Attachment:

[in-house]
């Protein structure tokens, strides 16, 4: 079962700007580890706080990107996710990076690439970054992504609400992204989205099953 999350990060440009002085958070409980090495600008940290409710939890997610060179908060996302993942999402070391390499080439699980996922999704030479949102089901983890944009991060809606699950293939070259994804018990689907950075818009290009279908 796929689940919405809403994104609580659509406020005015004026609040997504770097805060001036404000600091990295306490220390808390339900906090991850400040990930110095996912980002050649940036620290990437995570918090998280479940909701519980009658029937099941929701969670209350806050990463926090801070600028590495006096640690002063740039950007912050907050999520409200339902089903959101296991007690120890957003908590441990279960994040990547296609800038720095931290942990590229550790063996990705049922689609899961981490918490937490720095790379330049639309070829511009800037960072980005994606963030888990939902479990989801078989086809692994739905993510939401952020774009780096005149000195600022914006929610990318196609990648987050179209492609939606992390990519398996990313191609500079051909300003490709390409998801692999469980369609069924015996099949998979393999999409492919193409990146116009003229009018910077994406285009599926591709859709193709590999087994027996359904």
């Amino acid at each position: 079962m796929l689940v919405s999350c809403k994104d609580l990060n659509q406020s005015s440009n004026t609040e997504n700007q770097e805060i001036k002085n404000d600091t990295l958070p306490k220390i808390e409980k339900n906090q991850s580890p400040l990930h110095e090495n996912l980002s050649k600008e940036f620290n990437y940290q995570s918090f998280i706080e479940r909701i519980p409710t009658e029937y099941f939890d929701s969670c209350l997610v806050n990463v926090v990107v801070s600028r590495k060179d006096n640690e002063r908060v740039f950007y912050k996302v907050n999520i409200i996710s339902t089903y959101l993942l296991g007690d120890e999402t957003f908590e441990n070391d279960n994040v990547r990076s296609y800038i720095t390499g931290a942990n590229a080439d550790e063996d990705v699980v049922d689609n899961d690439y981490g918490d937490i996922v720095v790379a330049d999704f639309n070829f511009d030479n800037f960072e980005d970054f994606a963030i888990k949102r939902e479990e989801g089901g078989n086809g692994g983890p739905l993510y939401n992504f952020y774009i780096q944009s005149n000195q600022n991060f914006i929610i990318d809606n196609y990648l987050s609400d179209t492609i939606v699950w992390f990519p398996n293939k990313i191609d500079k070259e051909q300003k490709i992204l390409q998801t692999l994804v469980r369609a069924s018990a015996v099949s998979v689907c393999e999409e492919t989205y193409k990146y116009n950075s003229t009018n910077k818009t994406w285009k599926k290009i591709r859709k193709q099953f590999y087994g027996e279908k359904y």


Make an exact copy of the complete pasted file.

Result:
[in-house]
């Protein structure tokens, strides 16, 4: 079962700007580890706080990107996710990076690439970054992504609400992204989205099953 999350990060440009002085958070409980090495600008940290409710939890997610060179908060996302993942999402070391390499080439699980996922999704030479949102089901983890944009991060809606699950293939070259994804018990689907950075818009290009279908 796929689940919405809403994104609580659509406020005015004026609040997504770097805060001036404000600091990295306490220390808390339900906090991850400040990930110095996912980002050649940036620290990437995570918090998280479940909701519980009658029937099941929701969670209350806050990463926090801070600028590495006096640690002063740039950007912050907050999520409200339902089903959101296991007690120890957003908590441990279960994040990547296609800038720095931290942990590229550790063996990705049922689609899961981490918490937490720095790379330049639309070829511009800037960072980005994606963030888990939902479990989801078989086809692994739905993510939401952020774009780096005149000195600022914006929610990318196609990648987050179209492609939606992390990519398996990313191609500079051909300003490709390409998801692999469980369609069924015996099949998979393999999409492919193409990146116009003229009018910077994406285009599926591709859709193709590999087994027996359904």
């Amino acid at each position: 079962m796929l689940v919405s999350c809403k994104d609580l990060n659509q406020s005015s440009n004026t609040e997504n700007q770097e805060i001036k002085n404000d600091t990295l958070p306490k220390i808390e409980k339900n906090q991850s580890p400040l990930h110095e090495n996912l980002s050649k600008e940036f620290n990437y940290q995570s918090f998280i706080e479940r909701i519980p409710t009658e029937y099941f939890d929701s969670c209350l997610v806050n990463v926090v990107v801070s600028r590495k060179d006096n640690e002063r908060v740039f950007y912050k996302v907050n999520i409200i996710s339902t089903y959101l993942l296991g007690d120890e999402t957003f908590e441990n070391d279960n994040v990547r990076s296609y800038i720095t390499g931290a942990n590229a080439d550790e063996d990705v699980v049922d689609n899961d690439y981490g918490d937490i996922v720095v790379a330049d999704f639309n070829f511009d030479n800037f960072e980005d970054f994606a963030i888990k949102r939902e479990e989801g089901g078989n086809g692994g983890p739905l993510y939401n992504f952020y774009i780096q944009s005149n000195q600022n991060f914006i929610i990318d809606n196609y990648l987050s609400d179209t492609i939606v699950w992390f990519p398996n293939k990313i191609d500079k070259e051909q300003k490709i992204l390409q998801t692999l994804v469980r369609a069924s018990a015996v099949s998979v689907c393999e999409e492919t989205y193409k990146y116009n950075s003229t009018n910077k818009t994406w285009k599926k290009i591709r859709k193709q099953f590999y087994g027996e279908k359904y």